Jay Prakash Yadav* and Maninder Singh

Introduction

Rabies is a zoonotic (disease transmitted naturally from vertebrate animals to humans and vice a versa) disease caused by Lyssa virus of Rhabdoviridae family. The disease has a high case fatality rate (~ 100%). However, at the same time, the disease is 100% vaccine preventable also. Rabies is prevalent in more than 150 countries and continents, and causes around 60,000 human deaths each year.  India is endemic for rabies and has one-third (36%) of annual rabies deaths in the world. Around 40% of rabies victims are children under 15 years of age. Warm blood animals, mostly dogs (~99%) are the main source of rabies transmission to humans. The virus is present in the saliva of rabid animals and inserted into the body through the bite of the animal. For the first time in the country, the National Rabies Control Program (NRCP) was implemented by the Ministry of Health and Family Welfare, Government of India in 2008 (an initiative under the 11th Five Year Plan). NRCP reported 6644 clinically suspected cases and deaths of human rabies between 2012 and 2022. To make people aware about this deadly disease, World Rabies Day (WRD) is celebrated every year on 28th September. This day is also important because it is the death anniversary of French microbiologist, Louis Pasteur, who discovered the first rabies vaccine in 1885. This year, the theme of WRD is “All for 1, One Health for All” which emphasises the need for an inter-sectoral and multidisciplinary approach to combat this fatal disease involving coordination, communication, and cooperation between human, animal and environmental health science professionals. The United Against Rabies Forum takes a multi-sectoral, One Health approach bringing together governments, vaccine producers, researchers, NGOs, and development partners to one platform. This campaign is supported by international health agencies including the World Organization for Animal Health (WOAH), the World Health Organization (WHO) and the Food and Agriculture Organization of the United Nations (FAO).

Clinical Symptoms of Rabies

The incubation period (the time interval between the bite and occurrence of clinical symptoms of the disease) of rabies varies from 4 days to 2 years, sometimes even more. The initial symptoms of the disease are headache, fever, nausea, vomiting, anxiety, confusion, hyper-excitability, hallucinations, and insomnia. Later, it turns into difficulty in swallowing (hydrophobia), excessive salivation, partial nerve paralysis, and aero-phobia. The death due to the disease invariably occurs in 4 days to 2 weeks due to cardio-respiratory failure.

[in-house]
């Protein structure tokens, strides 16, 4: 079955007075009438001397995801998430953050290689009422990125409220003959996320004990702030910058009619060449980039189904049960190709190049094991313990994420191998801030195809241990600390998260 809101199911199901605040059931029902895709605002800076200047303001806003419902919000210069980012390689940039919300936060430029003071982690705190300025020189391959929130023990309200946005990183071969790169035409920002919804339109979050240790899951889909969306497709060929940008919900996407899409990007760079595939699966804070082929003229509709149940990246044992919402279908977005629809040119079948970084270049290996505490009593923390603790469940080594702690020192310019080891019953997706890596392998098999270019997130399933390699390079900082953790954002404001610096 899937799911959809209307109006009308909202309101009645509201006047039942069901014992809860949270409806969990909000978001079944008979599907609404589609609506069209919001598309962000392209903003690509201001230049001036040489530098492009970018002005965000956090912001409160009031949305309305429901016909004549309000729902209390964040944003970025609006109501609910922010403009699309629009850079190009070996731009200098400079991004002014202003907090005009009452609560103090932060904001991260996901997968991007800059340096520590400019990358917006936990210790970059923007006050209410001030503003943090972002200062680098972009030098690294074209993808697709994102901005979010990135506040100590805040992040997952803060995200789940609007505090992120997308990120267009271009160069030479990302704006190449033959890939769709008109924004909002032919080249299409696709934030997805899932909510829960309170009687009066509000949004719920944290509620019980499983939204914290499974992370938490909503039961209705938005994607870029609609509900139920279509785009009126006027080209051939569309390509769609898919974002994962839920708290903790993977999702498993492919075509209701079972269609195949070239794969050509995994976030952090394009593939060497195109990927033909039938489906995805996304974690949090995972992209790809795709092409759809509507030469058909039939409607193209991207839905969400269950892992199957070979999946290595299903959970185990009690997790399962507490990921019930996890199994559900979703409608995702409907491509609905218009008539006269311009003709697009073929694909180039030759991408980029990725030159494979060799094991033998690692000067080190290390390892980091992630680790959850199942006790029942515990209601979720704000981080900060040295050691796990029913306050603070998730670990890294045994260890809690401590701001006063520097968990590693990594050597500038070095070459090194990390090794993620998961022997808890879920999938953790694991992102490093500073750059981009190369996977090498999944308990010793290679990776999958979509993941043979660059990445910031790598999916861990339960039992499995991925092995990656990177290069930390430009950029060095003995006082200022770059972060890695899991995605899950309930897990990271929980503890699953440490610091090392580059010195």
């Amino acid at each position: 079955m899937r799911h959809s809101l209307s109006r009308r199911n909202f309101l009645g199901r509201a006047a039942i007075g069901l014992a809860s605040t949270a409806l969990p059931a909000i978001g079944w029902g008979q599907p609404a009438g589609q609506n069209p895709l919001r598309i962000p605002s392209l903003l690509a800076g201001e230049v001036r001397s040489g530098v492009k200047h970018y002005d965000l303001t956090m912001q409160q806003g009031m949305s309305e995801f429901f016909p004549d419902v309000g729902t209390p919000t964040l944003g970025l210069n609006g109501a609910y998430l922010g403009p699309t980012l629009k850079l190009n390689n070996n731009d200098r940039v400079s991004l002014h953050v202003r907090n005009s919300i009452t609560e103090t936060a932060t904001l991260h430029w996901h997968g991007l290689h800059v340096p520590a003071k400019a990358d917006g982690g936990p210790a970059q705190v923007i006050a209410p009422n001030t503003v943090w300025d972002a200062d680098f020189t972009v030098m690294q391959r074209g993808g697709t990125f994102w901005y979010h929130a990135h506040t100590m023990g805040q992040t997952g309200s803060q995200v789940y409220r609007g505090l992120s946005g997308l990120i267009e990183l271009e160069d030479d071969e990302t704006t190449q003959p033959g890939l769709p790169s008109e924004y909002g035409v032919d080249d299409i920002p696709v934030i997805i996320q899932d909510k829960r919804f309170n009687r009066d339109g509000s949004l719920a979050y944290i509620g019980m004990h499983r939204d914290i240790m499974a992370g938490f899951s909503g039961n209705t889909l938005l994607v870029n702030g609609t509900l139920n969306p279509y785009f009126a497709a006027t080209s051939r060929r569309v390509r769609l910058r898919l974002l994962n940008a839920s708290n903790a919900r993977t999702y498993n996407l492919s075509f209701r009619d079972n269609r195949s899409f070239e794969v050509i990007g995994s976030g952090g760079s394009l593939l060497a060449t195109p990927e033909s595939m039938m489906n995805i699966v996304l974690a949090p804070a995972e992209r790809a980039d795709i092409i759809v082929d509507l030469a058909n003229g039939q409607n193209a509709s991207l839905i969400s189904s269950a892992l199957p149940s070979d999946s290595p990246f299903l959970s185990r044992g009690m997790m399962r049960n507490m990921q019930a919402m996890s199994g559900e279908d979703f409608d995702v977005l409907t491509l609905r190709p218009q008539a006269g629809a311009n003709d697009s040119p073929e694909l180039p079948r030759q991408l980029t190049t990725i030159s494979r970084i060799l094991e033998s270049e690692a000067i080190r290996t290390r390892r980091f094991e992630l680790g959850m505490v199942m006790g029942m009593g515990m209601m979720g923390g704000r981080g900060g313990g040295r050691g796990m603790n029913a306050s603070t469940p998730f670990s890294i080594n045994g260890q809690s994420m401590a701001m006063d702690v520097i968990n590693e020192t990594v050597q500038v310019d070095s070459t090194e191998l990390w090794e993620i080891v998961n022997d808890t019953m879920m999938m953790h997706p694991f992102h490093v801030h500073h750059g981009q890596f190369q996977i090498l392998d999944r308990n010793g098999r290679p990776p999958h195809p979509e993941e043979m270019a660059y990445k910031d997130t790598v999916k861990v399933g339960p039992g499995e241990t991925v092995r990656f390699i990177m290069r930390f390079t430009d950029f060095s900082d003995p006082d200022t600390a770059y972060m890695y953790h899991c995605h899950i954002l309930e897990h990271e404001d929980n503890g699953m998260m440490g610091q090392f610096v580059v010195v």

Prevention and Control:

  1. Creating awareness about the disease in the society: Effective mass media campaigns are necessary to educate the public about rabies (especially children who have the highest occurrence of dog bites), first aid measures, and the importance of seeking timely care.
  2. Anti-rabies mass vaccination and sterilization of stray dogs as a means of population control.
  3. Provision of rabies vaccine and immunoglobulin through national free drug initiatives.
  4. Training of health care workers on appropriate pre-and post-exposure prophylaxis:
    1. Pre-exposure prophylaxis: It should be advised in high-risk populations and children having less access to post-exposure prophylaxis and where the incidence of dog bite is greater than 5%.
    2. Post-exposure prophylaxis:
      1. Animal bite wound management: After the dog bite, the wound should be flushed and washed with water and soap for a minimum of 15 minutes. After washing antiseptics such as povidone-iodine should be applied on the site of the bite.